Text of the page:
“Who is the hero of your brand story?”
I innocently asked this question one day on social media, complete with a cute graphic to illustrate my point. My intention was to tout the importance of storytelling when establishing brand authority. For the record, a company’s CEO or product is never the hero of a brand story. It’s the customer. There, I saved you a lot of Googling (and wondering).
It wasn’t long before I got utterly thrashed by other content marketing professionals who disagreed that every brand story has a hero. I was reminded there are several different brand archetypes, and “The Hero” was only one of them. They insisted that a hero doesn’t fit neatly into the other archetypes. They’re wrong.
Storytellers know that no matter what your brand’s personality may be, there always is a way to turn it into a compelling story with your customer as the hero. Don’t believe me? Keep reading, because I’m going to walk you through the other brand archetypes and create a compelling hero storyline for each of them.
What is a brand archetype?
Before I get into the nitty-gritty, some of you may be confused by the term brand archetype. To make a long story short, it’s marketing jargon. Brands associate with certain human characteristics to establish their brand personalities. Their personality then determines their brand archetype, which they use to guide their marketing strategies. Brand archetypes include:
Also known as “The Innocent,” brands that align with this archetype offer a product or service that caters to a simple way of life. One popular brand that does it and does it well is Coca-Cola. Their “Real Magic” campaign is a perfect example.
If you watched the full commercial, you might be thinking the hero of this story is the little boy who encourages his neighbors to build the “gift shoot” to cheer up an elderly shut-in. I can see why you might think that, but you’d be wrong.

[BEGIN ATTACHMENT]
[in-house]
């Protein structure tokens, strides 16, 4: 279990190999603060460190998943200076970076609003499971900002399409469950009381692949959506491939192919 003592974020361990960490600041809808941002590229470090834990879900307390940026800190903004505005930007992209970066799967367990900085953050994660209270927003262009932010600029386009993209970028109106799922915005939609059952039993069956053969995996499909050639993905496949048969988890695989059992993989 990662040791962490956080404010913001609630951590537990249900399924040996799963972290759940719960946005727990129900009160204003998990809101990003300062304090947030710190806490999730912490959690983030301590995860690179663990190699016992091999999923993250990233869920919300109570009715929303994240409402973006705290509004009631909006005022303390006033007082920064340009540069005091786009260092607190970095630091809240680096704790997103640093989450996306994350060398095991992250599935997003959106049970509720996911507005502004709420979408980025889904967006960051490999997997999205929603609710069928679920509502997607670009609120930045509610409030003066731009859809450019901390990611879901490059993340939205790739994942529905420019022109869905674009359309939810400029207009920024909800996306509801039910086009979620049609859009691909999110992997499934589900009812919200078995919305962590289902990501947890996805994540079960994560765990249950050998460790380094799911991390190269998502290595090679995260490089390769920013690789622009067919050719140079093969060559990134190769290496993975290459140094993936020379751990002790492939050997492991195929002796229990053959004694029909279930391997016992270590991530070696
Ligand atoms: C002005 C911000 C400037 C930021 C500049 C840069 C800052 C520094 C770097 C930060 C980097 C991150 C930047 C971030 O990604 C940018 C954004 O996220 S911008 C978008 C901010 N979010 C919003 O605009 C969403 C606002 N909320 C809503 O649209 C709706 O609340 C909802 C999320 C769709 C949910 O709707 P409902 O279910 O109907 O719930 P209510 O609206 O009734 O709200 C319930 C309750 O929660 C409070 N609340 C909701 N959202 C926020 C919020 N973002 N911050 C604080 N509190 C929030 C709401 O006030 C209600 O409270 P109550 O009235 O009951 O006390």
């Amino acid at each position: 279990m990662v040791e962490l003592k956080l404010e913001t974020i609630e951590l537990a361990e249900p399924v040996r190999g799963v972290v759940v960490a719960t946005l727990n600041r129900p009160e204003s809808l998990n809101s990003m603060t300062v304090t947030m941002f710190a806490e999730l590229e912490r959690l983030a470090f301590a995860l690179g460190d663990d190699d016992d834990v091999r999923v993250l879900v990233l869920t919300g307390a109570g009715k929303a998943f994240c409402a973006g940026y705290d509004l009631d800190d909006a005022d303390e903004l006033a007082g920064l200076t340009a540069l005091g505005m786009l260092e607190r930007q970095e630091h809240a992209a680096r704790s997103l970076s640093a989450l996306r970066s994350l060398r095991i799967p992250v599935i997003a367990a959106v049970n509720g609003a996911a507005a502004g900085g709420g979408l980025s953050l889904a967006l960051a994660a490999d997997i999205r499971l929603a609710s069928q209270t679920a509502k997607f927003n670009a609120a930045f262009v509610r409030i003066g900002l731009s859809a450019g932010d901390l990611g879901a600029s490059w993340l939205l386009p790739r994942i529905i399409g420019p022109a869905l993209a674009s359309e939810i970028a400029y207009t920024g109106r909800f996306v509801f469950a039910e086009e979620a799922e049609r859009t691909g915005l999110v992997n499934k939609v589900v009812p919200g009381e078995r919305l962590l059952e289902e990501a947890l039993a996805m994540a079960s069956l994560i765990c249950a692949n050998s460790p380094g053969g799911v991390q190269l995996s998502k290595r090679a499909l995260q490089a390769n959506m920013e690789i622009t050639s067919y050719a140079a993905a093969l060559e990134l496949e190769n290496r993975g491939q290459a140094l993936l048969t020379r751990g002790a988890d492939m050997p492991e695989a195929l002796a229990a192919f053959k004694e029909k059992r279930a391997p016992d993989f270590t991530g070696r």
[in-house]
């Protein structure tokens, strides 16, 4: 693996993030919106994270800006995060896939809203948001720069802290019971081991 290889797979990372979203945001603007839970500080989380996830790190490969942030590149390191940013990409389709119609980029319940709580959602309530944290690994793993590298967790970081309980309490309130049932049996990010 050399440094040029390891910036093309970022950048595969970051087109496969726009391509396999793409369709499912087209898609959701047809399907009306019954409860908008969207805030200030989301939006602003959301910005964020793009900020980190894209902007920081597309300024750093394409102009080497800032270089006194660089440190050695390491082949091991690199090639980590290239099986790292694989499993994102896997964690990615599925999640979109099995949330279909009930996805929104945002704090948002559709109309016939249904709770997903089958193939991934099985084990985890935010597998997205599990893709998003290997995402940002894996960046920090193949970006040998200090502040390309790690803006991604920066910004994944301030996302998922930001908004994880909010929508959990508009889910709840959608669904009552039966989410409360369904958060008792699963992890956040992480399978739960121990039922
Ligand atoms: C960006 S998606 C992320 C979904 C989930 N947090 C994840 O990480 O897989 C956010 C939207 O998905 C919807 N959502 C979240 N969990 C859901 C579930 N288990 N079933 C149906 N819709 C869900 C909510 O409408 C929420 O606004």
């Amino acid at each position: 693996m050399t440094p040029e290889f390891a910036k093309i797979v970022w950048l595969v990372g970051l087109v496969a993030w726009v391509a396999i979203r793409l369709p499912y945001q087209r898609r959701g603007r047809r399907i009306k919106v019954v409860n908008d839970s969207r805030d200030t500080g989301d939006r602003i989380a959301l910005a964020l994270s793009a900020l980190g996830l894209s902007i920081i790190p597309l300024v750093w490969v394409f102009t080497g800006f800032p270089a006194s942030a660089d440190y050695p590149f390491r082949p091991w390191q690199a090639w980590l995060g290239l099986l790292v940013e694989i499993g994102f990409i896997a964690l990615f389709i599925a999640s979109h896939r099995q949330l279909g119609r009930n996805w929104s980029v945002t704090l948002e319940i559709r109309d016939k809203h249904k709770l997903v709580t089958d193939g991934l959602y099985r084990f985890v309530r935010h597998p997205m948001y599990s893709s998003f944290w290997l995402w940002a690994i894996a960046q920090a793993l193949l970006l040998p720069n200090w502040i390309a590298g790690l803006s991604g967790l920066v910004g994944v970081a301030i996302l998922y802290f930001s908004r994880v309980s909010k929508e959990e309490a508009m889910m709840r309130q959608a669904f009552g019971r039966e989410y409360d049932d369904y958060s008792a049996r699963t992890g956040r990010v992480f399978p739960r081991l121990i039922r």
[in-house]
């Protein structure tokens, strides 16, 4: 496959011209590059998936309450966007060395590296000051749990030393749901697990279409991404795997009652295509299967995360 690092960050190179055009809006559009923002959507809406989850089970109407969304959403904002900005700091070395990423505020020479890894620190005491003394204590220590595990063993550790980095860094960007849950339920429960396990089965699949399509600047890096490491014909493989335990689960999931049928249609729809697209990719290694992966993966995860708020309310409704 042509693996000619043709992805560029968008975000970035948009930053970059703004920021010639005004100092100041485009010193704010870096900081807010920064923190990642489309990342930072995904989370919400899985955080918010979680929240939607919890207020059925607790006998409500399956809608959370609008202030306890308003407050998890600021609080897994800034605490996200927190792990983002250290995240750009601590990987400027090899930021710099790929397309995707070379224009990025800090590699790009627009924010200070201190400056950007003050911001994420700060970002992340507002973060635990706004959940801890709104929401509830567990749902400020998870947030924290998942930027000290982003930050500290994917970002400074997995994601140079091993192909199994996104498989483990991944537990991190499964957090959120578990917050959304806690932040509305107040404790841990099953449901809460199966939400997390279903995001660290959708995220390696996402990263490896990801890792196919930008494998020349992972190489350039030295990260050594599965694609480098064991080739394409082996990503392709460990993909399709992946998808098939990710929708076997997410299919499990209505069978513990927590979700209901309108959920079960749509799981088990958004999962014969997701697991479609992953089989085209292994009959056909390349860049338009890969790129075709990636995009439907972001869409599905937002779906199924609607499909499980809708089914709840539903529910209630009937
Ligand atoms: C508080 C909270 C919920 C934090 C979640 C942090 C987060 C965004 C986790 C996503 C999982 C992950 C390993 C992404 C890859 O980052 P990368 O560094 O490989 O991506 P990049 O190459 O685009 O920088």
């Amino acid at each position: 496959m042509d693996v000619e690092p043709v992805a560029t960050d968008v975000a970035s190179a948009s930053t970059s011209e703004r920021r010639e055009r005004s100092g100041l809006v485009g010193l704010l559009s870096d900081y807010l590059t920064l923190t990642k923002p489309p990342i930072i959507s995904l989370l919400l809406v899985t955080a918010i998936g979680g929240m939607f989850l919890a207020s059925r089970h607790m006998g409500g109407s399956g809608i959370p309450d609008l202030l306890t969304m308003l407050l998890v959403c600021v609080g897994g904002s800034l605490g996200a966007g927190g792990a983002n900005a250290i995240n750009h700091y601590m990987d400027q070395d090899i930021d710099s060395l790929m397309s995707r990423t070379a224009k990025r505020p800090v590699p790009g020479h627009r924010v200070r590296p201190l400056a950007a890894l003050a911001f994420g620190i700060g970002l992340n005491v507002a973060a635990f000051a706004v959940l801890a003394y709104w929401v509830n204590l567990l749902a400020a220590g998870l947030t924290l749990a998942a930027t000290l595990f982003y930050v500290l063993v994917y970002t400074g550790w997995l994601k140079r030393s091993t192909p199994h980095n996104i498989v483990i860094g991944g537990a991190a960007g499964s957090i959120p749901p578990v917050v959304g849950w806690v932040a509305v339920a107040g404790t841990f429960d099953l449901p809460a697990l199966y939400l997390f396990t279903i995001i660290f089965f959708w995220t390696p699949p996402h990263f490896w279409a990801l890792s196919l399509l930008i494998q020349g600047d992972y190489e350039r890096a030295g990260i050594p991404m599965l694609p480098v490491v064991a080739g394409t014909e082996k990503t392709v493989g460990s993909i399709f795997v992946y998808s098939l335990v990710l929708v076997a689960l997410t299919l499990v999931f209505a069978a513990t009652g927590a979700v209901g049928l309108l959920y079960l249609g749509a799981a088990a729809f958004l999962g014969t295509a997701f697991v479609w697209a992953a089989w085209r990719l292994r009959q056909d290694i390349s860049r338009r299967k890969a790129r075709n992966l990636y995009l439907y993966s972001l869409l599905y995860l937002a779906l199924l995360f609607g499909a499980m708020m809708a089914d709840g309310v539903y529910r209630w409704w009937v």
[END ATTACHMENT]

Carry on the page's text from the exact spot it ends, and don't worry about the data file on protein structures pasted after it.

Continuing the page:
The real hero of this brand story is the building security guard. He sees on the monitor the group is one box shy of its goal. He rushes to the rescue with his box (which just so happens to be an empty Coca-Cola container). Coke gets its brand recognition and turns this ordinary person into a hero in the process. It’s pure genius, really.
Everyman branding requires a marketing strategy that builds connections and promises a place where all belong. Its intent is to help customers find common ground with the brand. So, how do you find the hero in an everyman scenario? Let’s look to IKEA for the answer.
In its “Fortune Favors the Frugal” ad campaign, IKEA appeals to every man, woman, and child in the world to do their part to stop global warming. We then see a montage of people using IKEA products to live in moderation – one of the greenest ways of living. The ad makes every person using an IKEA product a hero, saving the earth together.
Nurturing brands encourage people to take care of others and themselves. Self-care products and services fit neatly into this brand archetype. You know what else suits this archetype well? Heroes. Just look at this 2018 commercial from Johnson and Johnson.
Nurses are caring by nature. It’s what makes them valuable members of the healthcare community. This brilliant commercial from J&J goes through several health crises in history, showing how nurses advanced patient outcomes through their nurturing and compassion. Boom. Drop the mic. Heroes. Every last one of them.
Brands that want to make their mark on the world fancy themselves as creators. They often produce experimental marketing campaigns that push boundaries. Their products and services promise to unlock your creativity and encourage self-expression. One of the brands that do it best is none other than Lego.
Check out this commercial from 2014, designed to inspire imagination and independence. If you’re thinking the little girl is the hero in this one, go back and look again. Her mom plays the role of caped crusader here. Unlike in other hero storylines, mom’s superpower is a little more subtle.
Sure, she could swoop in and save the day every time her daughter struggles. Instead, she turns to the power of Legos to help her daughter become more independent. Mom’s superpower is giving her daughter the freedom to make mistakes and be the hero of her own journey. The tool she uses to do it is Legos.
Who doesn’t like a good adventure? Products and services geared toward helping people make new discoveries and live their best lives tap into this brand archetype. A lot of outdoor and sports-related companies fit this archetype nicely. GoPro is your typical Explorer archetype brand.